A spotlight on: the Woolley neighbourhood plan

‘Go back to your communities and prepare neighbourhood plans’ – this is the message many will have drawn from this year’s planning reforms and last year’s Localism Act. Certainly, there has been a recent flurry of activity that goes beyond the original frontrunners, as those of us who keep one eye on a neighbourhood planning Google alert will surely testify. There’s been a good deal to commend in many of these up and coming neighbourhood plans – whether it’s strong consultation and engagement, in the community or online, or a great sense of what is special to a community’s identity. That’s why we’d like to highlight some examples here on this blog, and explain exactly what we think they’re getting right. While not a frontrunner, the community of Woolley, near Bradford-on-Avon, Wiltshire were quick off the mark, and finished their neighbourhood plan in December 2011 with approval in January 2012.

The plan was written by the Friends of Woolley, a pre-existing community group. It includes a ‘vision of Woolley in 2026’, as well as detail on character and historic environment, wildlife and the natural environment, transport and access, climate change, community and employment. The plan maps existing features spatially, and identifies future challenges to the vision of Woolley.

The real strength of the plan lies in its clear grasp on what’s important to people in Woolley, what’s special about their community and what should be celebrated and enhanced. There are clear explanations of how the layout of houses contributes to a culture of ‘quiet and dark nights’ and a link with countryside and landscape. The presence of green spaces and orchards within Woolley itself is not just the source of character and an unusual aesthetic – it also provides a valuable network of wildlife corridors and a sense of connection between residents, their immediate environment and the food they produce locally. The annual orchards project has so far produced more than a thousand bottles of juice, and demonstrating the viability of local priority and endangered habitats.

Woolley residents enjoy a bumper local crop

Woolley residents enjoy a bumper local-crop

The result of such an understanding of community values is real consideration of them in the ‘vision of Woolley in 2026’. Their vision is of a place known for its produce, with enhanced national priority orchard habitats also acting as a safe haven for protected species, safe for children’s play and walkable, with pedestrian access to facilities.

The plan also gives practical suggestions about how to achieve this vision, for example by restoring and managing the local orchards, repairing stone walls and hedges, introducing traffic calming schemes and improving pedestrian access.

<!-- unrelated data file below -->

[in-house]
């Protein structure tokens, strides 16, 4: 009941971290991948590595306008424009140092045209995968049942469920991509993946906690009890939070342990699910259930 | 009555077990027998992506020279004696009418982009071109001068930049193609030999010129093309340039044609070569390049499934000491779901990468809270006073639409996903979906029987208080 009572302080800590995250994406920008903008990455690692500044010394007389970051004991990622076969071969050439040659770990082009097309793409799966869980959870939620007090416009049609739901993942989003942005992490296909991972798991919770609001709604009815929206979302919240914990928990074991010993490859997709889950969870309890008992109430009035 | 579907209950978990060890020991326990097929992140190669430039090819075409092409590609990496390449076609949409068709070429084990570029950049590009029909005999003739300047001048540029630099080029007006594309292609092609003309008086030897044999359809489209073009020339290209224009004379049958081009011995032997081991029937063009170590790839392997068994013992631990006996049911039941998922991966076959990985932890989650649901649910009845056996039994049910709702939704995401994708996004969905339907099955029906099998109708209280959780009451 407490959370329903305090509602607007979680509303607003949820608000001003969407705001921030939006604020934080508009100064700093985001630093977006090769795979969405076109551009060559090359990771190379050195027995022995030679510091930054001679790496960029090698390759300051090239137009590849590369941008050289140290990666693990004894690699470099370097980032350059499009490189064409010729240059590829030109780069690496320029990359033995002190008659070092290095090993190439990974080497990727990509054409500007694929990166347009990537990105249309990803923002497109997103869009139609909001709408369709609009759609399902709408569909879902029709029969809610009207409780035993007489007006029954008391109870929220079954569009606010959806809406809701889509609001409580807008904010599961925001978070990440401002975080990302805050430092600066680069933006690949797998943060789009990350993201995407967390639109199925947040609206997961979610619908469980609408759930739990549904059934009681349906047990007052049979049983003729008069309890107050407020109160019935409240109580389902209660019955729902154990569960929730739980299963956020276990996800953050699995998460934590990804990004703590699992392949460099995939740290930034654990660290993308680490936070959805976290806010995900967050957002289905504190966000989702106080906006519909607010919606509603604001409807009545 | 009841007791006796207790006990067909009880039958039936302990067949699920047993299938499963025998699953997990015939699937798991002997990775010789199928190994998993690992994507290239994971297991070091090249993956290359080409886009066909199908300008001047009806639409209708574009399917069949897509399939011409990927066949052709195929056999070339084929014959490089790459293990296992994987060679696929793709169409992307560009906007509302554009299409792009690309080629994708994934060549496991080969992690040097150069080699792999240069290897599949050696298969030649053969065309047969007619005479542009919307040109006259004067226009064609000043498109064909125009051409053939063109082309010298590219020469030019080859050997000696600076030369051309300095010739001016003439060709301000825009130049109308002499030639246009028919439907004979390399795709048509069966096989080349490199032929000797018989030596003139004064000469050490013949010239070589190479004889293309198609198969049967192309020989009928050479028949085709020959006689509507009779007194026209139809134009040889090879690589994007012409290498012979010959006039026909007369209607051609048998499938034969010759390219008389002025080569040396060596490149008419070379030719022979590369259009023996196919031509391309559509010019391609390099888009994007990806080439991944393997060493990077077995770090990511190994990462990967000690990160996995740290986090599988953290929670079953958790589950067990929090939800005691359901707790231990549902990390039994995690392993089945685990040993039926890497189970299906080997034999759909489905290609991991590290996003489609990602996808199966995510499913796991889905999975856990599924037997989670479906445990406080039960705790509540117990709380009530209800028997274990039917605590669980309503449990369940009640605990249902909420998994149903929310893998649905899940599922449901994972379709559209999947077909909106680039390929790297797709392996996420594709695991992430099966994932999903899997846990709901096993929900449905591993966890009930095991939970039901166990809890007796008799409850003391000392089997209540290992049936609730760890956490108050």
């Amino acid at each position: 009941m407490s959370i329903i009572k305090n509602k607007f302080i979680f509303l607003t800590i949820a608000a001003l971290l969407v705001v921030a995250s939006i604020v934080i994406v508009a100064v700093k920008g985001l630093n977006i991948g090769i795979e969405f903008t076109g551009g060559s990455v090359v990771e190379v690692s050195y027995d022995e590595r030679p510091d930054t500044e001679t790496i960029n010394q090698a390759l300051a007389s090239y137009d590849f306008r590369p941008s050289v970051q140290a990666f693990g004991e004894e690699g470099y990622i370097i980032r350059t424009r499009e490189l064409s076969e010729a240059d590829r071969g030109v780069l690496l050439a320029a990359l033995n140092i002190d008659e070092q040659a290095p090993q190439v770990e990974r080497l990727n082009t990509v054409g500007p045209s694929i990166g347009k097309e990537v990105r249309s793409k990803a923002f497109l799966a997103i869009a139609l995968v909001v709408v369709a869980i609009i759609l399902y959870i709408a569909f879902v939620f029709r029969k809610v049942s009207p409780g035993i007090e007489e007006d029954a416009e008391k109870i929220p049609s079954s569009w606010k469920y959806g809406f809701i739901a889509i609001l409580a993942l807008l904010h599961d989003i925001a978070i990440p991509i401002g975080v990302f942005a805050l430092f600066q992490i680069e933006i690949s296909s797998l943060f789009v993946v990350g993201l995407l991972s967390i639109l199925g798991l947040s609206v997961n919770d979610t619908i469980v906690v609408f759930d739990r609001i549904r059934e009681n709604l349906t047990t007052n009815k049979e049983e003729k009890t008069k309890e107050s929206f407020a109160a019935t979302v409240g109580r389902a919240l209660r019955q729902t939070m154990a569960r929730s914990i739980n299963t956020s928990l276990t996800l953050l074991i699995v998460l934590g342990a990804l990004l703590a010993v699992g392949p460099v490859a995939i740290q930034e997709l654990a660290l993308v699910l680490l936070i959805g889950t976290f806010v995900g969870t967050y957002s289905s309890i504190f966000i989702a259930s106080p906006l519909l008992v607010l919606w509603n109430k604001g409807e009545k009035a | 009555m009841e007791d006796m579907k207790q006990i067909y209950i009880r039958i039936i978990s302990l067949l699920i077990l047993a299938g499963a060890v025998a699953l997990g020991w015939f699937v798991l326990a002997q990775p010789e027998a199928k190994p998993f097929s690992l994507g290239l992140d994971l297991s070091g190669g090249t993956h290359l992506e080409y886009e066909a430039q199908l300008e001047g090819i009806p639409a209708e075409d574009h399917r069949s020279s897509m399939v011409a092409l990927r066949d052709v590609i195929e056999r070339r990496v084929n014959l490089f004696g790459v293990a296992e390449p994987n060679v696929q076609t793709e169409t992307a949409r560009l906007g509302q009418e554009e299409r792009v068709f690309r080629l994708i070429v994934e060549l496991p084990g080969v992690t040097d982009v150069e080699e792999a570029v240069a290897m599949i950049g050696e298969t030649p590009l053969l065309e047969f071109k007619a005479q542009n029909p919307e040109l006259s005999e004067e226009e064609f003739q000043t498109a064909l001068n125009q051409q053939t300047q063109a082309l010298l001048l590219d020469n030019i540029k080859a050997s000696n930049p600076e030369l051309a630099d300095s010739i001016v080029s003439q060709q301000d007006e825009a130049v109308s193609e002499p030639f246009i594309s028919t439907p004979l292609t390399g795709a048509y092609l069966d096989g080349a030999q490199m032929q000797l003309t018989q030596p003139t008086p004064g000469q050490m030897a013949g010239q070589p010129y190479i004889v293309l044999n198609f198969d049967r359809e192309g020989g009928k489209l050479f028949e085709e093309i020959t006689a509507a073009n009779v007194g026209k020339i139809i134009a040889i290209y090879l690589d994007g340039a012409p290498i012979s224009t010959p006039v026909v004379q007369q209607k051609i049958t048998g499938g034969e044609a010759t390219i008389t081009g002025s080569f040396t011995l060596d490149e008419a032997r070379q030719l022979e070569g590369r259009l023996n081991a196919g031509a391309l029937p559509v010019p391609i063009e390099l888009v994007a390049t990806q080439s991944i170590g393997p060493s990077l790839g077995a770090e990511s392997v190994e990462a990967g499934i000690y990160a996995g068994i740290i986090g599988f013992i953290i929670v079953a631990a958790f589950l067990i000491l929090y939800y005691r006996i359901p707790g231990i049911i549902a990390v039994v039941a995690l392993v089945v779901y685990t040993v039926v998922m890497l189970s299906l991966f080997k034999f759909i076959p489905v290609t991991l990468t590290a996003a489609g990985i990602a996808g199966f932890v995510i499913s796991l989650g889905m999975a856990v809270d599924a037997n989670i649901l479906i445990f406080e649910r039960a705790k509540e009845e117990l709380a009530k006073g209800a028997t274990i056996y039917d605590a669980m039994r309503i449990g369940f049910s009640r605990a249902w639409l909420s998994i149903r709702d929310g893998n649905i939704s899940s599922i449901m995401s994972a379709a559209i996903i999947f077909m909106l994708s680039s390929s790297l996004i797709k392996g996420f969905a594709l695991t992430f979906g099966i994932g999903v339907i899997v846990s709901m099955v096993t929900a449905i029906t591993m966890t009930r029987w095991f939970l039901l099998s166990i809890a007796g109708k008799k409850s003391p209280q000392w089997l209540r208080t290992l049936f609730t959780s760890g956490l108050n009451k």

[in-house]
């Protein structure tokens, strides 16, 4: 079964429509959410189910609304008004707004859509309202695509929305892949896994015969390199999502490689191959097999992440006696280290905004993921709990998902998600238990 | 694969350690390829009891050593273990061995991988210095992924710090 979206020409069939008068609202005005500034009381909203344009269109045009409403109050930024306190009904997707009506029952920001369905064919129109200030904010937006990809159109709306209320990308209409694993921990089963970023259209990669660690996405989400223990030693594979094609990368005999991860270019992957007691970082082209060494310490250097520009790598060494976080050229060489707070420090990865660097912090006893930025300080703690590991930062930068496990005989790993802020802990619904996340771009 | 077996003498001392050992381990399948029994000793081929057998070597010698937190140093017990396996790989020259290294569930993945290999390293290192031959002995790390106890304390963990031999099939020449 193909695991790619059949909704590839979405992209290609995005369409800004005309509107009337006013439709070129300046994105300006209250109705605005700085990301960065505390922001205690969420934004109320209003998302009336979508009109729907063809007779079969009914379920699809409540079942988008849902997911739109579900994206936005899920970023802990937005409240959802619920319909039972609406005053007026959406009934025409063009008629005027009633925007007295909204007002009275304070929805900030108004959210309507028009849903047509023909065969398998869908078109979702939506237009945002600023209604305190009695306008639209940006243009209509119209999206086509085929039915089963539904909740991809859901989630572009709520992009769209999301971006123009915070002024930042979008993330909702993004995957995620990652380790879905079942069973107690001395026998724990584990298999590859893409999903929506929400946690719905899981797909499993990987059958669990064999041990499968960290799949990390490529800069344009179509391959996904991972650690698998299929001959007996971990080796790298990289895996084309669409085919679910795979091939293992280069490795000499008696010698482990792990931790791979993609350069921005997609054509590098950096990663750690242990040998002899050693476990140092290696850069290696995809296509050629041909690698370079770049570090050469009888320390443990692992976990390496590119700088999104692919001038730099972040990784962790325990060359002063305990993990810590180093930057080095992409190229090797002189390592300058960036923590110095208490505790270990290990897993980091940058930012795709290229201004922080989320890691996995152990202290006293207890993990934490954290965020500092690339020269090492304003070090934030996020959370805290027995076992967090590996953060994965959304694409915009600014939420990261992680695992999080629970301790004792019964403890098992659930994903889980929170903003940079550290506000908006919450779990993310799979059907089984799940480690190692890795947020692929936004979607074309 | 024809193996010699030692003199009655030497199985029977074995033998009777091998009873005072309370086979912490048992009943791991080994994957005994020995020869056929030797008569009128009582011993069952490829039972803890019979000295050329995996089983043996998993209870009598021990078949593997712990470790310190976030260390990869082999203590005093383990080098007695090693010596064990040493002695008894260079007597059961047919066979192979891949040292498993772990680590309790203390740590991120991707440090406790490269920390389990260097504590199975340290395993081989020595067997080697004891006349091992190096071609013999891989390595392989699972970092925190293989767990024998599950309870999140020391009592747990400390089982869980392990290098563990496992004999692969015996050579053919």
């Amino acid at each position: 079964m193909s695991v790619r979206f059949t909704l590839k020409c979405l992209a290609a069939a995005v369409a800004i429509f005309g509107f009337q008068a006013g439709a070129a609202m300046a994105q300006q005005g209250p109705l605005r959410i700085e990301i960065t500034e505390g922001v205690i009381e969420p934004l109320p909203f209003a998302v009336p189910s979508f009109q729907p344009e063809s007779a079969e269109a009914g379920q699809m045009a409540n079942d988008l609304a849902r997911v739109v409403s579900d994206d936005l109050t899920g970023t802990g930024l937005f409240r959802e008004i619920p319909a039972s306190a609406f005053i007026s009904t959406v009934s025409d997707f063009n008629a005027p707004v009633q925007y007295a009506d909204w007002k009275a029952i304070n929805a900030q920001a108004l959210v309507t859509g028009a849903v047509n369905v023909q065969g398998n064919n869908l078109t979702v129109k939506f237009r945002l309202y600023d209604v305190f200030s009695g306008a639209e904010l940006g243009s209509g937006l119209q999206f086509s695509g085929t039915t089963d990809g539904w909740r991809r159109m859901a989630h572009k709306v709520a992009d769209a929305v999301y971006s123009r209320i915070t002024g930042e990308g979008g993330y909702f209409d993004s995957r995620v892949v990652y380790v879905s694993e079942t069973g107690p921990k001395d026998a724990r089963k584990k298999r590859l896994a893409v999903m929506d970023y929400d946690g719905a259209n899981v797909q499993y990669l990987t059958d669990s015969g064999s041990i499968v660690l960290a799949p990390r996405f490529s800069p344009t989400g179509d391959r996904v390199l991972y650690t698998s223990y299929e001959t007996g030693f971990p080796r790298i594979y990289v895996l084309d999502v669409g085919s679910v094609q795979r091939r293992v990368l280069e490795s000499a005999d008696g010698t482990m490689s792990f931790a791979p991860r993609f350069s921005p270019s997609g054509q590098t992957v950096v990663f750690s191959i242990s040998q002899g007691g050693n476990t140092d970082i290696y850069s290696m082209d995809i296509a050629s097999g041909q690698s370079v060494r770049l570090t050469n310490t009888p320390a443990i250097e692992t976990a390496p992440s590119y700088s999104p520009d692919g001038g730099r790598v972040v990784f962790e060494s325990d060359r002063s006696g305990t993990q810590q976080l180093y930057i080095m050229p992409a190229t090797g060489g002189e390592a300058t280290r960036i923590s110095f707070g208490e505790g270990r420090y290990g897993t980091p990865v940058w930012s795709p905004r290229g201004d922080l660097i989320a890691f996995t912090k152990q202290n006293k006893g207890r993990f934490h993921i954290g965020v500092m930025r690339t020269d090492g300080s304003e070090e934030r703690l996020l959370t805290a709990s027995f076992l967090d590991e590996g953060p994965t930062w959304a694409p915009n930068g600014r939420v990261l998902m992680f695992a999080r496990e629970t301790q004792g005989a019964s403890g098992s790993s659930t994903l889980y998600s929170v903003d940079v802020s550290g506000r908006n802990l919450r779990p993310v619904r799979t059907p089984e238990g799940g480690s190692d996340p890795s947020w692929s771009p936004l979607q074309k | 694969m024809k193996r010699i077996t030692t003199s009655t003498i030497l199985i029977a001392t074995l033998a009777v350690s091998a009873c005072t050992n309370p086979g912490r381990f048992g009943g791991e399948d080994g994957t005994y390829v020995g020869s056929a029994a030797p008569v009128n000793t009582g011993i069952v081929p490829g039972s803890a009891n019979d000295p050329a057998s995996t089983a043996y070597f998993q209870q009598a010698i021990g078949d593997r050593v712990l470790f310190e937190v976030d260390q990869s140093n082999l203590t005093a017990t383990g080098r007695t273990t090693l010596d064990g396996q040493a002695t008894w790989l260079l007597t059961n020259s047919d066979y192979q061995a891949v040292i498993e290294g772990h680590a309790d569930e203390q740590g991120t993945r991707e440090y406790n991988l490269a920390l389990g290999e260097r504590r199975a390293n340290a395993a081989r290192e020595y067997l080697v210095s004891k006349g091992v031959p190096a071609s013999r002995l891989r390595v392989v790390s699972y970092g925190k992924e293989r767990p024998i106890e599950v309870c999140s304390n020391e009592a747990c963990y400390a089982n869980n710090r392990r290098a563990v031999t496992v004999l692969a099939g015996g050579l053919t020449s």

The specialness and importance of places on a national, local and community level is something the National Trust is familiar with. We look after so many interesting and significant places, and understand that their different characters require different approaches. Our own Going Local strategy encapsulates the idea that we must celebrate a distinct spirit of place at each, and nurture the links with the people that love them. This is the Woolley neighbourhood plan’s real strength – by clearly setting out what Woolley is, and wants to be, with reference to practical steps to maintain and improve its best qualities, its vision of the community in 2026 is far more likely to succeed.

Anything to add? Please feel free to comment and share your concerns below and you can join the conversation with us about planning on Twitter (@nationaltrust) using the #planning4ppl hashtag.

Blog by Ellen Reaich, External Affairs Assistant



3 thoughts on “A spotlight on: the Woolley neighbourhood plan

  1. Really interested to read about Woolley’s NP. Can you tell us if it has been independently assessed and has Wiltshire CC held a referendum? The plan looks great and we love the spatial aspect to it – would you be prepared to tell us how you funded this and what involvement the planning authorities have had in its development?

    • Just to clarify, the Friends of Woolley have produced this plan – we’ve just highlighted their work on our National Trust Places blog. I’ll make some attempt to answer your questions, but the best place to look for answers is their website (friendsofwoolley.org.uk). Bradford on Avon Town Council have approved the plan. As far as I can tell, they are funded by subscriptions and sales from local produce. I hope this helps, but as I said, it’s worth a trip to their own website.

      Have you read our post on the Thame Neighbourhood Plan? They’ve demonstrated a variety of community engagement techniques – another really interesting example of neighbourhood planning in practice. https://ntplanning.wordpress.com/2012/08/22/a-spotlight-on-the-thame-town-plan/

  2. Thank you for your reply, I have had a look at theThame plan and it is very interesting to see the level of detail and planning expertise required – they have obviously used a planning consultant to support them with this piece of work. I am intrigued as to how small rural communities could go down this route -clustering of Parishes comes to mind but past experience tells us that this approach is not always successful. And of course there is always the elephant in the room – funding…. I am coming to the conclusion that unless a community is earmarked for development a NP is not going to be an appropriate tool, those marked for develoment however might be advised to accept the situation and make the best of it via a NP. Unfortunately many of our communities are interested in NPs as a way of preventing development.

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